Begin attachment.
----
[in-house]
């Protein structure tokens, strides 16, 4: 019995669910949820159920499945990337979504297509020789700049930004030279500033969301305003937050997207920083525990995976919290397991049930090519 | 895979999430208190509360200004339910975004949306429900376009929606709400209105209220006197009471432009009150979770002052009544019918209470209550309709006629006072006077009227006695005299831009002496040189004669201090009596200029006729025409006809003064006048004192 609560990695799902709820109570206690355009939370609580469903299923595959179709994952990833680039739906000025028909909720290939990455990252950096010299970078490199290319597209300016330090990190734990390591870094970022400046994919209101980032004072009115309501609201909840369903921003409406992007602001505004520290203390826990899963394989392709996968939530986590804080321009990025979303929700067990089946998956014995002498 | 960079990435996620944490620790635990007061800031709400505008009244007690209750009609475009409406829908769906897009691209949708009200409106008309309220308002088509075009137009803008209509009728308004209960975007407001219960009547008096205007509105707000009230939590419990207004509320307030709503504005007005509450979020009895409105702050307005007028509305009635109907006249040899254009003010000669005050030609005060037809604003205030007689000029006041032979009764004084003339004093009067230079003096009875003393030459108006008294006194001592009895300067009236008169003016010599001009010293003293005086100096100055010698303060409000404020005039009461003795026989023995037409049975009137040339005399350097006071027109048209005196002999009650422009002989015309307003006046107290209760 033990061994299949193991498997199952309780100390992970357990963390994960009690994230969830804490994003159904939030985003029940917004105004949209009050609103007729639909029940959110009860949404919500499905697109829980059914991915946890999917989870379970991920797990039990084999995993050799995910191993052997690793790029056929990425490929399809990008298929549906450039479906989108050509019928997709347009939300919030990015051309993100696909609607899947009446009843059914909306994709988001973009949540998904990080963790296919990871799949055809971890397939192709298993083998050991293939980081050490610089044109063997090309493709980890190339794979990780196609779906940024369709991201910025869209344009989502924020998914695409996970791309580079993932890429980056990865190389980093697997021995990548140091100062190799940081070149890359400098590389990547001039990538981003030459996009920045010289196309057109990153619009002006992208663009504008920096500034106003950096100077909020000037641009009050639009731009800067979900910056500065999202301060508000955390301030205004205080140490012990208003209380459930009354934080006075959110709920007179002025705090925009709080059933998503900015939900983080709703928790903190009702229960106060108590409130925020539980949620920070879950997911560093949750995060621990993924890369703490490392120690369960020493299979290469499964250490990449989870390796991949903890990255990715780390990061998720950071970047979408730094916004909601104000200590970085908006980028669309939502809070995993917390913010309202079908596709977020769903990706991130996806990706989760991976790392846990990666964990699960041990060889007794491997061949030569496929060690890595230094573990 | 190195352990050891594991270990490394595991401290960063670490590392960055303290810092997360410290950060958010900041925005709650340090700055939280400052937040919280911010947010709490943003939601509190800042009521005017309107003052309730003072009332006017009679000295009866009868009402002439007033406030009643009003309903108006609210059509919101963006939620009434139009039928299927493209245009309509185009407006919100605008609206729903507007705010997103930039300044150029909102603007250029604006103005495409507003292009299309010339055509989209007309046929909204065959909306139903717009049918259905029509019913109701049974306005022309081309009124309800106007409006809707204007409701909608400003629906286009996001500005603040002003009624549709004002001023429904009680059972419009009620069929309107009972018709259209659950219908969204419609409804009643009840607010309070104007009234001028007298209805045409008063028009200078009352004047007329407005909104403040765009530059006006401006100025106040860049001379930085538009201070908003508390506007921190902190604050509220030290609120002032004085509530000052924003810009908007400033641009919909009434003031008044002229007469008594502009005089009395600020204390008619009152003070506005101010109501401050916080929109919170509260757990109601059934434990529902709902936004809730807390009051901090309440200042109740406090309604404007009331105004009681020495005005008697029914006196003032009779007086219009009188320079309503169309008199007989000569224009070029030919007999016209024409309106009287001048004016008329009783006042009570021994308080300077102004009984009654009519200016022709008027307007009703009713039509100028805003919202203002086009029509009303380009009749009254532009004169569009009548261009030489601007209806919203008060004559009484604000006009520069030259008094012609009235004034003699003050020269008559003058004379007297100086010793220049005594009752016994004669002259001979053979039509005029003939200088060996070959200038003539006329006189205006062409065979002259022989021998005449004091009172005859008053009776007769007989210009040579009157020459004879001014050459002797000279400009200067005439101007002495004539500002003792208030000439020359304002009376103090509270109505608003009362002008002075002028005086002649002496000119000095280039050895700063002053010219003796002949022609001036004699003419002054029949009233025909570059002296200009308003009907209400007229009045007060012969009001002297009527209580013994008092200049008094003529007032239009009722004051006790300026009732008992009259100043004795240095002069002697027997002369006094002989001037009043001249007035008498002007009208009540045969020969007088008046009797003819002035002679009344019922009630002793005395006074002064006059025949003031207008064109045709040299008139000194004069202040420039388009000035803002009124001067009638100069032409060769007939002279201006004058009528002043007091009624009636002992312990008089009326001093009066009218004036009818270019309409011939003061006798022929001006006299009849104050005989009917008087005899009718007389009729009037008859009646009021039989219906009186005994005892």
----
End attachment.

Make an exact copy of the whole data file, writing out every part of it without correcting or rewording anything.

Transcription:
[in-house]
């Protein structure tokens, strides 16, 4: 019995669910949820159920499945990337979504297509020789700049930004030279500033969301305003937050997207920083525990995976919290397991049930090519 | 895979999430208190509360200004339910975004949306429900376009929606709400209105209220006197009471432009009150979770002052009544019918209470209550309709006629006072006077009227006695005299831009002496040189004669201090009596200029006729025409006809003064006048004192 609560990695799902709820109570206690355009939370609580469903299923595959179709994952990833680039739906000025028909909720290939990455990252950096010299970078490199290319597209300016330090990190734990390591870094970022400046994919209101980032004072009115309501609201909840369903921003409406992007602001505004520290203390826990899963394989392709996968939530986590804080321009990025979303929700067990089946998956014995002498 | 960079990435996620944490620790635990007061800031709400505008009244007690209750009609475009409406829908769906897009691209949708009200409106008309309220308002088509075009137009803008209509009728308004209960975007407001219960009547008096205007509105707000009230939590419990207004509320307030709503504005007005509450979020009895409105702050307005007028509305009635109907006249040899254009003010000669005050030609005060037809604003205030007689000029006041032979009764004084003339004093009067230079003096009875003393030459108006008294006194001592009895300067009236008169003016010599001009010293003293005086100096100055010698303060409000404020005039009461003795026989023995037409049975009137040339005399350097006071027109048209005196002999009650422009002989015309307003006046107290209760 033990061994299949193991498997199952309780100390992970357990963390994960009690994230969830804490994003159904939030985003029940917004105004949209009050609103007729639909029940959110009860949404919500499905697109829980059914991915946890999917989870379970991920797990039990084999995993050799995910191993052997690793790029056929990425490929399809990008298929549906450039479906989108050509019928997709347009939300919030990015051309993100696909609607899947009446009843059914909306994709988001973009949540998904990080963790296919990871799949055809971890397939192709298993083998050991293939980081050490610089044109063997090309493709980890190339794979990780196609779906940024369709991201910025869209344009989502924020998914695409996970791309580079993932890429980056990865190389980093697997021995990548140091100062190799940081070149890359400098590389990547001039990538981003030459996009920045010289196309057109990153619009002006992208663009504008920096500034106003950096100077909020000037641009009050639009731009800067979900910056500065999202301060508000955390301030205004205080140490012990208003209380459930009354934080006075959110709920007179002025705090925009709080059933998503900015939900983080709703928790903190009702229960106060108590409130925020539980949620920070879950997911560093949750995060621990993924890369703490490392120690369960020493299979290469499964250490990449989870390796991949903890990255990715780390990061998720950071970047979408730094916004909601104000200590970085908006980028669309939502809070995993917390913010309202079908596709977020769903990706991130996806990706989760991976790392846990990666964990699960041990060889007794491997061949030569496929060690890595230094573990 | 190195352990050891594991270990490394595991401290960063670490590392960055303290810092997360410290950060958010900041925005709650340090700055939280400052937040919280911010947010709490943003939601509190800042009521005017309107003052309730003072009332006017009679000295009866009868009402002439007033406030009643009003309903108006609210059509919101963006939620009434139009039928299927493209245009309509185009407006919100605008609206729903507007705010997103930039300044150029909102603007250029604006103005495409507003292009299309010339055509989209007309046929909204065959909306139903717009049918259905029509019913109701049974306005022309081309009124309800106007409006809707204007409701909608400003629906286009996001500005603040002003009624549709004002001023429904009680059972419009009620069929309107009972018709259209659950219908969204419609409804009643009840607010309070104007009234001028007298209805045409008063028009200078009352004047007329407005909104403040765009530059006006401006100025106040860049001379930085538009201070908003508390506007921190902190604050509220030290609120002032004085509530000052924003810009908007400033641009919909009434003031008044002229007469008594502009005089009395600020204390008619009152003070506005101010109501401050916080929109919170509260757990109601059934434990529902709902936004809730807390009051901090309440200042109740406090309604404007009331105004009681020495005005008697029914006196003032009779007086219009009188320079309503169309008199007989000569224009070029030919007999016209024409309106009287001048004016008329009783006042009570021994308080300077102004009984009654009519200016022709008027307007009703009713039509100028805003919202203002086009029509009303380009009749009254532009004169569009009548261009030489601007209806919203008060004559009484604000006009520069030259008094012609009235004034003699003050020269008559003058004379007297100086010793220049005594009752016994004669002259001979053979039509005029003939200088060996070959200038003539006329006189205006062409065979002259022989021998005449004091009172005859008053009776007769007989210009040579009157020459004879001014050459002797000279400009200067005439101007002495004539500002003792208030000439020359304002009376103090509270109505608003009362002008002075002028005086002649002496000119000095280039050895700063002053010219003796002949022609001036004699003419002054029949009233025909570059002296200009308003009907209400007229009045007060012969009001002297009527209580013994008092200049008094003529007032239009009722004051006790300026009732008992009259100043004795240095002069002697027997002369006094002989001037009043001249007035008498002007009208009540045969020969007088008046009797003819002035002679009344019922009630002793005395006074002064006059025949003031207008064109045709040299008139000194004069202040420039388009000035803002009124001067009638100069032409060769007939002279201006004058009528002043007091009624009636002992312990008089009326001093009066009218004036009818270019309409011939003061006798022929001006006299009849104050005989009917008087005899009718007389009729009037008859009646009021039989219906009186005994005892």